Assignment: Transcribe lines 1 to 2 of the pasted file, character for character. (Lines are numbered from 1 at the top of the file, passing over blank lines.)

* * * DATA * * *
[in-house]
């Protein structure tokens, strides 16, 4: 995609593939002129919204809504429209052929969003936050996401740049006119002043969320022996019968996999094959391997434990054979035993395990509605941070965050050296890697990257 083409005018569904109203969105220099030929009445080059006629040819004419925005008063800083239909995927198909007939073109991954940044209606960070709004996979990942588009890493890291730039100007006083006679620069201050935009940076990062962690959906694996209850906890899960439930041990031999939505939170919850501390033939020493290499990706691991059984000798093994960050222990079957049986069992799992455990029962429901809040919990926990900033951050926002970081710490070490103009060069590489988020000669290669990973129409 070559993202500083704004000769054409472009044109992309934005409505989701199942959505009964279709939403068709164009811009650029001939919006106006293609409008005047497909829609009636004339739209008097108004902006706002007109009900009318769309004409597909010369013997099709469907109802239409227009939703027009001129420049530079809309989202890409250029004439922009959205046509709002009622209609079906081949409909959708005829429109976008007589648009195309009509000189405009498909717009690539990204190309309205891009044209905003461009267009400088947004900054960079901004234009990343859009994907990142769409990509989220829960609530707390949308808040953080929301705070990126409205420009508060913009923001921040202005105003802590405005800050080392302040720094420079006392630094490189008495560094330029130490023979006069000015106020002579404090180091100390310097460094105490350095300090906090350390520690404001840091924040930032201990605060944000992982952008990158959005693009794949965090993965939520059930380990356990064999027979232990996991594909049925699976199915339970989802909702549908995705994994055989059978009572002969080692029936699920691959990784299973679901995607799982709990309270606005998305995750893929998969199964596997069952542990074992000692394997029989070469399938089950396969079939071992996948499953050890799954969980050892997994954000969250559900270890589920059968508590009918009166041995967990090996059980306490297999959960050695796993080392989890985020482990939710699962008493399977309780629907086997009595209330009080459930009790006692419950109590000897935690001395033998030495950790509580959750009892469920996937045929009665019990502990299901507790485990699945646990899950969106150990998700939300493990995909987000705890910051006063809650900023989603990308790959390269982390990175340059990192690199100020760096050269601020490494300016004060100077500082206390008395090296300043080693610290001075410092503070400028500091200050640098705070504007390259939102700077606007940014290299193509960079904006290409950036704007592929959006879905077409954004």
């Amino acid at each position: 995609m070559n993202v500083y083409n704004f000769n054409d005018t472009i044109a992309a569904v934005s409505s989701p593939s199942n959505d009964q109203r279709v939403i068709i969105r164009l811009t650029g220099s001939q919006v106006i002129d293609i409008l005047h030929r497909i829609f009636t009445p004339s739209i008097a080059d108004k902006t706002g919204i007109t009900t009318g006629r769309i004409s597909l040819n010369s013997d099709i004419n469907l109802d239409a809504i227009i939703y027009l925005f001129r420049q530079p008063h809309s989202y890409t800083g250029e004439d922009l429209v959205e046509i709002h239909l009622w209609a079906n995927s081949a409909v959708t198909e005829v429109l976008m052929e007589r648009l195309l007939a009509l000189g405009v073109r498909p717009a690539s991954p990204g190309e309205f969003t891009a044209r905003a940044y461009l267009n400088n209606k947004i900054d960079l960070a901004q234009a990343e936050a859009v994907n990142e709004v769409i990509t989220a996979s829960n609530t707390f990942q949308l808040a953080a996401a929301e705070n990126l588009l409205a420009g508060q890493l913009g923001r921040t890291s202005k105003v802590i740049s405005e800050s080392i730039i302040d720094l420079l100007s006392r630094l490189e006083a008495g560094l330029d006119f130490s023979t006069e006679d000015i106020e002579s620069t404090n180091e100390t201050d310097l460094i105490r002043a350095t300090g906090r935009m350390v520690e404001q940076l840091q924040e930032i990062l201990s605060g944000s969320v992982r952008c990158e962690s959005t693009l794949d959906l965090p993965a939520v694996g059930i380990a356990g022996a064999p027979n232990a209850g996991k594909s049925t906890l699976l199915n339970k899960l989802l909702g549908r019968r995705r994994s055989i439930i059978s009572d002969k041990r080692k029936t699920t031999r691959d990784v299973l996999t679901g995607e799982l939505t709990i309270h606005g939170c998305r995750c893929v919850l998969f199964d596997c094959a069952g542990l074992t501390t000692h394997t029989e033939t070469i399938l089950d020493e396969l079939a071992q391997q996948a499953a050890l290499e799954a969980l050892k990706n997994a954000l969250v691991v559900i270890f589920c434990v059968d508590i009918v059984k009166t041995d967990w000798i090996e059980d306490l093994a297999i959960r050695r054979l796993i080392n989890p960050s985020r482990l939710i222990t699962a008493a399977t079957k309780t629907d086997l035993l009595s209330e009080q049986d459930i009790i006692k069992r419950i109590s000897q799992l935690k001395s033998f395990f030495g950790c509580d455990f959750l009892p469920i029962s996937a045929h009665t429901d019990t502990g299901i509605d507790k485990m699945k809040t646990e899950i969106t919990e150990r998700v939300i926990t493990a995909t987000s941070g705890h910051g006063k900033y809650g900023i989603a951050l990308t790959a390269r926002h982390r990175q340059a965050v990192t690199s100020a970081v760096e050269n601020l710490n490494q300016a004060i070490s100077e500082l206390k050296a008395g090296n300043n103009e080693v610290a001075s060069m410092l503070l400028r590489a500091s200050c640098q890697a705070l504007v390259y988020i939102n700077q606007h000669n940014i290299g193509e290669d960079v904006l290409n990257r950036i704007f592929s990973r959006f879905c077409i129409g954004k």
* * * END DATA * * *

[in-house]
């Protein structure tokens, strides 16, 4: 995609593939002129919204809504429209052929969003936050996401740049006119002043969320022996019968996999094959391997434990054979035993395990509605941070965050050296890697990257 083409005018569904109203969105220099030929009445080059006629040819004419925005008063800083239909995927198909007939073109991954940044209606960070709004996979990942588009890493890291730039100007006083006679620069201050935009940076990062962690959906694996209850906890899960439930041990031999939505939170919850501390033939020493290499990706691991059984000798093994960050222990079957049986069992799992455990029962429901809040919990926990900033951050926002970081710490070490103009060069590489988020000669290669990973129409 070559993202500083704004000769054409472009044109992309934005409505989701199942959505009964279709939403068709164009811009650029001939919006106006293609409008005047497909829609009636004339739209008097108004902006706002007109009900009318769309004409597909010369013997099709469907109802239409227009939703027009001129420049530079809309989202890409250029004439922009959205046509709002009622209609079906081949409909959708005829429109976008007589648009195309009509000189405009498909717009690539990204190309309205891009044209905003461009267009400088947004900054960079901004234009990343859009994907990142769409990509989220829960609530707390949308808040953080929301705070990126409205420009508060913009923001921040202005105003802590405005800050080392302040720094420079006392630094490189008495560094330029130490023979006069000015106020002579404090180091100390310097460094105490350095300090906090350390520690404001840091924040930032201990605060944000992982952008990158959005693009794949965090993965939520059930380990356990064999027979232990996991594909049925699976199915339970989802909702549908995705994994055989059978009572002969080692029936699920691959990784299973679901995607799982709990309270606005998305995750893929998969199964596997069952542990074992000692394997029989070469399938089950396969079939071992996948499953050890799954969980050892997994954000969250559900270890589920059968508590009918009166041995967990090996059980306490297999959960050695796993080392989890985020482990939710699962008493399977309780629907086997009595209330009080459930009790006692419950109590000897935690001395033998030495950790509580959750009892469920996937045929009665019990502990299901507790485990699945646990899950969106150990998700939300493990995909987000705890910051006063809650900023989603990308790959390269982390990175340059990192690199100020760096050269601020490494300016004060100077500082206390008395090296300043080693610290001075410092503070400028500091200050640098705070504007390259939102700077606007940014290299193509960079904006290409950036704007592929959006879905077409954004």